Suspended between carefree youth and the harsh realities of the adult world, a teenage girl experiences an unsettling awakening in this haunting vision of innocence lost. Based on the celebrated short story “Where Are You Going, Where Have You Been?” by Joyce Carol Oates, the narrative debut from Joyce Chopra features a revelatory breakout performance by Laura Dern as Connie, the fifteen-year-old black sheep of her family whose summertime idyll of beach trips, mall hangouts, and innocent flirtations is shattered by an encounter with a mysterious stranger (a memorably menacing Treat Williams). Winner of the Grand Jury Prize at Sundance, Smooth Talk captures the thrill and terror of adolescent sexual exploration as it transforms the conventions of a coming-of-age story into something altogether more troubling and profound.
Sourced from a new 4K restoration, Joyce Chopra’s Smooth Talk receives a another Blu-ray edition, this time from The Criterion Collection, who present the film on a dual-layer disc in its original aspect ratio of 1.85:1 with a 1080p/24hz high-definition encode. The restoration was sourced from the 35mm original camera negative.
Criterion's new presentation for the film is an absolute stunner, all thanks to an incredible looking restoration that just exceeds any sort of expectation I could have had. The first thing that just struck me was the grain. The film is fairly grainy, and it can get heavy, but it looks so clean and natural throughout, even during the darker nighttime sequences, which all look great. This leads to incredible details in every shot, fine-object detail just looking impeccable, whether it be in the facets of a central diner or the fields surrounding the main character’s house, itself looking incredible in all of its dilapidated glory. Colours also come off looking bright and clean, and the black levels are mostly pure; a few interiors look a bit muddy, but that could easily come down to lighting. Either way, shadow detail isn’t impacted.
The elements have also been cleaned up extensively and there is next to nothing here in the way of damage; I recall seeing a minor spec here and there. Outside of that the image really is as close to perfect as one could probably expect for the film, and it looks like it could have been made yesterday.
similar to the picture I was also stunned by the included PCM 1.0 monaural soundtrack; it manages to be dynamic with a surprising amount of range. Voices sound great with excellent depth and fidelity, but the music is what sticks out, mixed a little louder and never coming off harsh.
Despite the film receiving a number of home video releases prior to this one (including a DVD from MGM and another Blu-ray from Olive Films) Smooth Talk has never received anything that could be classified as a special edition. Criterion fixes that and then some, packing in a lot of material. Criterion first includes three short films by Chopra, including two from an educational series/program around the role of women in American society: Girls at 12 (1975, 30-minutes) and Clorae and Albie (1975, 37-minutes). Girls at 12 gets referenced a number of times throughout the features in relation to Smooth Talk, Chopra even pointing out in an interview that a few scenes in her feature film lift directly from the short. The short in question follows a group of girls who have either turned 12 or are just turning 12, and it looks at how their lives and interests are changing. Interviews from the adults in their lives accompany all of this, and they explain how perceive where they should be heading: a teacher says that home economics classes are important for girls (saying it keeps them out of trouble) and a father (along with other family members) feel they should just settle and marry when they become adults. The girls see their lives in a different way, though, and feel that some of the expectations are ridiculous.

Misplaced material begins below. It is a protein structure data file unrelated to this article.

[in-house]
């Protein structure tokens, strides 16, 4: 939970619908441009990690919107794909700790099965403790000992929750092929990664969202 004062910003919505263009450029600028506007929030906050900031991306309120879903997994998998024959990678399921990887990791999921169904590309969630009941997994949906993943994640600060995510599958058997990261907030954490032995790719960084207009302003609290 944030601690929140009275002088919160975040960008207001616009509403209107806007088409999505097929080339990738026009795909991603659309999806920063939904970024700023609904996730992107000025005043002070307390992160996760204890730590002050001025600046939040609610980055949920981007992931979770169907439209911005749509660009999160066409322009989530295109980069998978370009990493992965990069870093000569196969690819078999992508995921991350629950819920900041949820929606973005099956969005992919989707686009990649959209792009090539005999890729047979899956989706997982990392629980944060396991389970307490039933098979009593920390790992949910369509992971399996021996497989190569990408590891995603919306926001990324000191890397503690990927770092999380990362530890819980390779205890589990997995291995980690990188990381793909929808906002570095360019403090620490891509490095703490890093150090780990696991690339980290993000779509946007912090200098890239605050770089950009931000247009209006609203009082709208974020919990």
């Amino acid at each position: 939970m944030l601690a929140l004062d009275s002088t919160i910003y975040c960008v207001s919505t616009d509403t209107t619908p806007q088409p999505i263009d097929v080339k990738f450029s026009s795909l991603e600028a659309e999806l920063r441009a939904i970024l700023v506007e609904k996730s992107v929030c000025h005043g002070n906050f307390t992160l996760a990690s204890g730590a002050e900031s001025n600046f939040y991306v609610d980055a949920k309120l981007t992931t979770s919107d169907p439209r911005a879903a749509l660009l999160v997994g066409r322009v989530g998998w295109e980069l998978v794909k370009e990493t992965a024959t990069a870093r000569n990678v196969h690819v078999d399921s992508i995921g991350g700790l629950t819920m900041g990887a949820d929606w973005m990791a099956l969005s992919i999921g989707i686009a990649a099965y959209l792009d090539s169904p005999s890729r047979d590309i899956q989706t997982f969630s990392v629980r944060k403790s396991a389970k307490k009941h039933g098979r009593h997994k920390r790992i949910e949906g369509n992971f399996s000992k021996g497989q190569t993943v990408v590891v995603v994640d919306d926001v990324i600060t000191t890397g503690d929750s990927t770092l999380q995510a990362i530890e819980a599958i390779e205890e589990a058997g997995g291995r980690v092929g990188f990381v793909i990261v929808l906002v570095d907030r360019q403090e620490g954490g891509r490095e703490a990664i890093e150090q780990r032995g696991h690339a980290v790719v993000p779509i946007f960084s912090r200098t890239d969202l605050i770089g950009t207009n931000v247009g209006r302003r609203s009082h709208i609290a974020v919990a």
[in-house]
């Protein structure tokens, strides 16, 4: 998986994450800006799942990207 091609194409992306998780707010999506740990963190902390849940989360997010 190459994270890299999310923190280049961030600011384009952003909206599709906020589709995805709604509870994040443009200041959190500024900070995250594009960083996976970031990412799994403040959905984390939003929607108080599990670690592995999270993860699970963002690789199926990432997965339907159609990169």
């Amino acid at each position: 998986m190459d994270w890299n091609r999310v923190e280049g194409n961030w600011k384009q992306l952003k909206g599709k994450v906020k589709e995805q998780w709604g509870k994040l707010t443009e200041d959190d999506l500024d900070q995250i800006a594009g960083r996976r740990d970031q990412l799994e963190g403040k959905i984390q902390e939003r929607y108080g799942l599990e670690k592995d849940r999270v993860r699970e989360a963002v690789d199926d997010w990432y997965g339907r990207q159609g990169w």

Clorae and Albie tackles similar themes around the expectations women have thrust upon them, though this time solely from the perspective of two black women who have been friends their whole life. Both talk about disillusionment in the education system, leading to them feeling it wasn’t even worth trying most of the time, despite both being accepted into programs for gifted students. Albie's journey is especially fascinating, as she ended up going to a school in the mountains of Vermont. Through their discussions you get a sense that the two felt they shouldn’t bother trying to do much of anything in life, like they were both being prepared just to be housewives (“why do I need an education to be a housewife?”), or it was too stressful for them, Albie mentioning she was one of two black students in the school she went to, saying she felt as though she was representing the entire black race. Both, at the time of this film being made, decide to change things and look at careers they can be proud of, Albie looking to get into social work and Clorae going back to school.